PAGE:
'Increasing, diversifying exports basket answer to Jordan's economic woes'

(MENAFN- Jordan Times) AMMAN — Jordanian exports must be given special attention due to their impact on real economic growth and the reduction of unemployment rates, a study issued by the Jordan Strategy Forum (JSF) said recently, calling on the Kingdom to 'diversify and increase the sophistication of its exports basket, as this is the only robust determinant of growth among standard growth factors'.

Entitled 'The Jordanian Economy: The Challenge of Economic Growth and Development', the report analyses the relationships between real GDP growth, public capital spending, exports and employment levels, considering that 'the Jordanian challenge is to promote a real and sustainable economic growth, large enough to reduce the existing high unemployment rates'.

'The strong economic growth witnessed during the period between 1976 and 1979 has never been repeated,' the study said, adding that 'more disappointing is the fact that since the healthy economic growth in 2000-2008, the performance of the national economy remains modest'.

'Growth remained low in the last quarter of the past year and it is unlikely that better results will be achieved in the first quarter of this year, proving that the results of the government's actions have not yet emerged,' Economist Isam Qadamani told The Jordan Times in a recent interview.

'This is a reality that must be recognised not only because the economy needs to achieve higher growth rates, but also because it is not able to keep up with the population growth — even if the presence of Syrian refugees is excluded,' the economist added.

Official figures indicate that total public spending to GDP ratio has fallen from 43.7 per cent (1976-1985) to 29.9 per cent (2016-2017), the study pointed out, warning that the involvement of the government in the national economy has been decreasing in the context of a slow economic growth, high unemployment rates and a young population pyramid.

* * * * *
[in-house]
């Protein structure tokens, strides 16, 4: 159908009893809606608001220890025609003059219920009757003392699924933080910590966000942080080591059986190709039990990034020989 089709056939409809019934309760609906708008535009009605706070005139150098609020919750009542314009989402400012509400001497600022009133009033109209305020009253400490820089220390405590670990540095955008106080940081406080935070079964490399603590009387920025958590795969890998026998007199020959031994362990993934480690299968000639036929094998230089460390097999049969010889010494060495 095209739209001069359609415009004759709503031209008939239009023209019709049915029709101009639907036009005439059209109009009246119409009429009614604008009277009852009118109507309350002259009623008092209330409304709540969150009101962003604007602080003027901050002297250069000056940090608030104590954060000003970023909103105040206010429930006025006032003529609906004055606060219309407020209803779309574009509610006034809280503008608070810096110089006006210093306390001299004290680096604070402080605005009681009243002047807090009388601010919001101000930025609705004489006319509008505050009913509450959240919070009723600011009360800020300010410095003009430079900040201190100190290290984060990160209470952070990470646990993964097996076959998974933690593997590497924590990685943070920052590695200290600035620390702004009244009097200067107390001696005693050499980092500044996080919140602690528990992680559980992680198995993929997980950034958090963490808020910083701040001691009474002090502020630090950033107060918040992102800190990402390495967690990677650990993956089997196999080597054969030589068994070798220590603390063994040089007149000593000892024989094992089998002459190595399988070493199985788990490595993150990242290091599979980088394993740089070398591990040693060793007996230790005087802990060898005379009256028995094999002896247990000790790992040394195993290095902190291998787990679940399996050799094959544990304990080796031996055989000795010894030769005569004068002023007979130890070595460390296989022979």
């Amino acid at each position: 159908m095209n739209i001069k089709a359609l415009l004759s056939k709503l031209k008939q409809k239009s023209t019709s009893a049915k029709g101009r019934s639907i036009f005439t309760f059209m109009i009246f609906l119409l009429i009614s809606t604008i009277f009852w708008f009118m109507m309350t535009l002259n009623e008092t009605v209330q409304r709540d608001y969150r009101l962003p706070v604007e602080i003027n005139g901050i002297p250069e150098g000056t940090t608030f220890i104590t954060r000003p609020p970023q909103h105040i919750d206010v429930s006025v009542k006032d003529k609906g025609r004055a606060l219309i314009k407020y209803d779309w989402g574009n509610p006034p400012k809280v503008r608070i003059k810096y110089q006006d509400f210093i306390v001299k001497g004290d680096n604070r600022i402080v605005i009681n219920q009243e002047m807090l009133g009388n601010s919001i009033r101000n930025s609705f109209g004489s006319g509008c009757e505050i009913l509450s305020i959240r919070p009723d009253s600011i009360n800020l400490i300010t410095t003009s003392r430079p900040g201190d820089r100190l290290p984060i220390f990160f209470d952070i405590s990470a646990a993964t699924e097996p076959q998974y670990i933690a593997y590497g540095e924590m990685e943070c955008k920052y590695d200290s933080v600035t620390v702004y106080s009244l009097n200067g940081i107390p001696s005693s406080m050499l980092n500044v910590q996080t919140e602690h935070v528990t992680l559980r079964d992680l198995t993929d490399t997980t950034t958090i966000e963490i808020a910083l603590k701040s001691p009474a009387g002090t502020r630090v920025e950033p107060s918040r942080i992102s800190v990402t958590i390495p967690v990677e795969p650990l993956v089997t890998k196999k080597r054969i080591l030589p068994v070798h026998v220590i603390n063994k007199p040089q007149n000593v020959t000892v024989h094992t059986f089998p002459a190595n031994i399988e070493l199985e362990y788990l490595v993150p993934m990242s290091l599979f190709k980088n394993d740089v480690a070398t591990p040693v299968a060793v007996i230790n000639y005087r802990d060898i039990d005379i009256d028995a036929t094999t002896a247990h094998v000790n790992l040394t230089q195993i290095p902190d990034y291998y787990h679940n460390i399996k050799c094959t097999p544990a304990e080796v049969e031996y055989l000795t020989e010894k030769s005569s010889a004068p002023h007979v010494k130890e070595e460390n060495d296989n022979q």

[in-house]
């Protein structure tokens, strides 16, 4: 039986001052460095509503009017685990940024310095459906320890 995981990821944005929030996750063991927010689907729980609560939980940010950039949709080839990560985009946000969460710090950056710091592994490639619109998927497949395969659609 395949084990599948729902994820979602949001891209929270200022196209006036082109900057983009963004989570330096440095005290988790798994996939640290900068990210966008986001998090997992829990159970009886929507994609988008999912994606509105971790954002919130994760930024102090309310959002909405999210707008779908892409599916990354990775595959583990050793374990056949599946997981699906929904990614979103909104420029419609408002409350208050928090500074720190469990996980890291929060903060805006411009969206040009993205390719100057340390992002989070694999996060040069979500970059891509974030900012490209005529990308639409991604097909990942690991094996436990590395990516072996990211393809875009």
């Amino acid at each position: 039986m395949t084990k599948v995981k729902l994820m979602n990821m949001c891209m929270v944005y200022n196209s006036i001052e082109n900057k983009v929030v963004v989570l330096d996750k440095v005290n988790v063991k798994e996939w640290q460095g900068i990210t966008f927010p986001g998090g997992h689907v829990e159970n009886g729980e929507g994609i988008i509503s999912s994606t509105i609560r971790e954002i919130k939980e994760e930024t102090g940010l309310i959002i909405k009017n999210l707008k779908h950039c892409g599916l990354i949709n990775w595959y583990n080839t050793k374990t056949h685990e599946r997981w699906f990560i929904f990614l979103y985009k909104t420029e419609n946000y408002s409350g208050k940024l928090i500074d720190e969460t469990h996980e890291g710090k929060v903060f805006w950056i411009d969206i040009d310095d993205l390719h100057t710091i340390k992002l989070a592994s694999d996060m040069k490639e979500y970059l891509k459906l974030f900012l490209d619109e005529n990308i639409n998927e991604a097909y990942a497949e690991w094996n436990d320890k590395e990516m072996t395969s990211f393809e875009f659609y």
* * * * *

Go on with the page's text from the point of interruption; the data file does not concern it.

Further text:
However, the overall results of the study appeared to be rather optimistic, showing that real GDP increases by JD1.14 per each JD1 invested in capital spending.

A stronger impact was recorded on the influence of exports in the GDP, with each JD1 worth of exports accounting for an increase by JD2.89 in the real GDP.

In addition, the study found that the impact of real GDP growth on employment levels is positive, with the number of employed people increasing by a 0.6 per cent as a result o a 1 per cent rise on the real GDP.

'The Jordanian economy must achieve historically high and consistent real economic growth in order to reduce the hitherto high unemployment rates,' JSF Director of Research Ghassan Omet told The Jordan Times, explaining that 'to a accomplish this, real exports and capital spending must increase at much faster rates than before'.

Considering the findings, the forum emphasised the importance of capital spending in promoting growth, 'especially if well spent on public services like health, education, and transport'.

In this regard, the report highlighted that 'a number of factors determine the impact of capital spending on real economic growth', pointing out to the propensity to import, public debt, and marginal propensity to consume as factors to be considered.

The study concluded that the government must 'prioritise' and 'quantify' Jordan's needs for public goods' investment projects in a comprehensive manner, adding that 'if this is to translate into short-term trust, medium-term jobs and long-term competitiveness, growth, development, and confidence, this commitment must be well chosen and translated into action on the ground quickly'.

'The problem of the stimulus plan is the lack of funding,' Qadamani commented, noting that 'the government hopes to cooperate with the local, Arab and international private sectors on innovative solutions that ensure that their results will turn into real growth — taking into consideration the budget deficit and the tax threshold'.


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